A beef curry typically takes 2-3 hours of cooking to achieve fork-tender beef, but when I worked in a Thai restaurant, I learned a trick to make it faster without compromising flavour even one bit. The whole thing comes together in under an hour, which means you can have an authentic Thai beef curry on any night of the week; no Instant Pot needed!
What is yellow curry?
Known in Thai as gaeng garee or keang kari, yellow curry is one of the most well-known curries in Thai cuisine. It is unique in a few ways:
The spice level is typically the lowest of all curries, so it’s a great for kids too.It’s a specialty of Thai Muslims; so unlike other curries, in Thailand you will find yellow curry with chicken or beef, but never pork.It is always made with potatoes and onions, whereas with many other Thai curries, the vegetable options are more flexible.The yellow color comes from turmeric, which is not a spice that’s super common in Thai curries, despite popular belief.
Also check out my Thai Yellow Chicken Curry Recipe!
Here are the ingredients you’ll need for the curry. (Note that the picture below is missing the curry paste because I’m making mine from scratch 😄 … but you don’t have to.)
Chuck top blade steaks, or another stew-friendly cut that’s not too chewy. More on choosing the right cut of beef below.Salt (not pictured)Thai yellow curry paste, store bought or homemade (not pictured).Coconut milk, always use full fat coconut milk for cooking. Read this post for how to choose the best coconut milk.Waxy potatoes such as new potatoes, or you can also sub sweet potatoesOnionFish saucePalm sugar or light brown sugarTamarind paste, this is there just to add a little acidity and balance out the richness (Thai food is all about balance!) If you don’t have any, a little lime juice or lemon juice will also work.Grape or cherry tomatoes for pops of colour and acidity. You can also substitute red bell pepper.Jasmine rice for serving
Yellow Curry Paste Ingredients
Before we get into the paste ingredients, let me first assure you that you do NOT need to make your own curry paste in order to make a “legit” Thai curry. Most Thai people buy the paste as well! If you ARE buying, read about how to choose the best curry paste below.
Dried chilies. Yellow curry is typically on the milder side, so I use mostly mild red peppers such as guajillo for the bulk of it. I then add a few spicier dried chillies (arbol or Thai) to make it a little spicier, and this is something you can add to your own taste.Coriander seeds, toasted Cumin seeds, toastedWhite peppercornsSaltLemongrass, bottom half only for best flavorGingerGalangalFresh turmeric, or turmeric powderGarlicShallotsCurry powder, the generic “curry powder” at your local Asian market will work. I personally like the Japanese S&B brand, but if it smells good to you, it’s good to use.Fermented shrimp paste (gapi), optional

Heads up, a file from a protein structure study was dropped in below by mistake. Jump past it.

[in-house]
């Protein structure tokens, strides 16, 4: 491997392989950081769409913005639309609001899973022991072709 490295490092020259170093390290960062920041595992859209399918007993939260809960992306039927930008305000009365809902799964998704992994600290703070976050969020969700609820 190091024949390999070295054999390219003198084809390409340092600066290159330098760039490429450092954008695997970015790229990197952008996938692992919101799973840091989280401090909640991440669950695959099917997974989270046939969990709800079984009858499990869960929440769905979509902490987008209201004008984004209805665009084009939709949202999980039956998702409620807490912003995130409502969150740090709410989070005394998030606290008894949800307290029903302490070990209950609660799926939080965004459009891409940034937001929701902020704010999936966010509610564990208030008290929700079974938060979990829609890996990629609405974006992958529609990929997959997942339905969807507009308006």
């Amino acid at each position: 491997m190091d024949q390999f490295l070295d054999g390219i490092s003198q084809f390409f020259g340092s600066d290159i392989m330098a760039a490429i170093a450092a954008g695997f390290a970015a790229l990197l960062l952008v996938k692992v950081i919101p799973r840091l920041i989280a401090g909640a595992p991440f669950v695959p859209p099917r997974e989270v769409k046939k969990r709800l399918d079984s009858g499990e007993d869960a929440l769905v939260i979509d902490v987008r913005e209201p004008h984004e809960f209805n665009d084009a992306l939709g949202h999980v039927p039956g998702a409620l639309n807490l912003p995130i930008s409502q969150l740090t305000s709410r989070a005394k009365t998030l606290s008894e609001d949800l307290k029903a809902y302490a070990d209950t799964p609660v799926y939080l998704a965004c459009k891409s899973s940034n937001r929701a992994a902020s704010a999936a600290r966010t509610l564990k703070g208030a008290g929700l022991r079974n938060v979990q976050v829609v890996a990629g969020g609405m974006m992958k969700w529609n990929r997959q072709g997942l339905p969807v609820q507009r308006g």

How to Make Yellow Curry Beef
Here’s a bird’s eye view of the process, but I highly recommend watching the video tutorial in the recipe card to ensure success!
If making the curry paste, pound the lemongrass, galangal, ginger and turmeric into a fine paste.Grind the dried spices in a coffee grinder, then add to the mortar along with the garlic and shallots.Pound into a fine paste.This recipe calls for only half of what you’re making here, and the other half can be frozen for next time. P.S. I don’t recommend using a food processor for this, as it doesn’t get the paste fine enough – but a good immersion blender works perfectly. See my massaman curry paste video on how to use it.
Slice the steak thinly, then add to a medium pot and cover with water. Add salt and 1 Tbsp of the curry paste.Bring to a simmer, then reduce the heat to maintain that simmer for 20-25 mins and until the beef is fork tender.Meanwhile, make the curry sauce. Reduce ¾ cup of the coconut milk over medium-high heat by about half volume, then add the curry paste and stir over medium low heat for 5-8 minutes.Once the paste is thick and the coconut oil separates from the paste, add the remaining coconut milk, the sugar, 1 tablespoon of the tamarind paste and 1 tablespoon of the fish sauce; stir to mix and bring to a boil.
Add the potatoes and onions and simmer for 5-7 minutes, until the potatoes are about halfway cooked. Remove from the heat while you wait for the beef to be done.Once the beef is tender, use a slotted spoon to transfer only the beef into the curry. Then add only as much of the beef cooking liquid to keep everything barely submerged. (The remaining beef cooking liquid is super tasty, and you can save it to make a soup such as a beef noodle soup!)Turn the heat back on and simmer the curry for another 5-7 minutes or until the potatoes are fully cooked.Taste the sauce and adjust seasoning with more fish sauce, sugar or tamarind as needed. Stir in the tomatoes then turn off the heat and allow the tomatoes to soften in the residual heat for a minute or so. Serve with jasmine rice.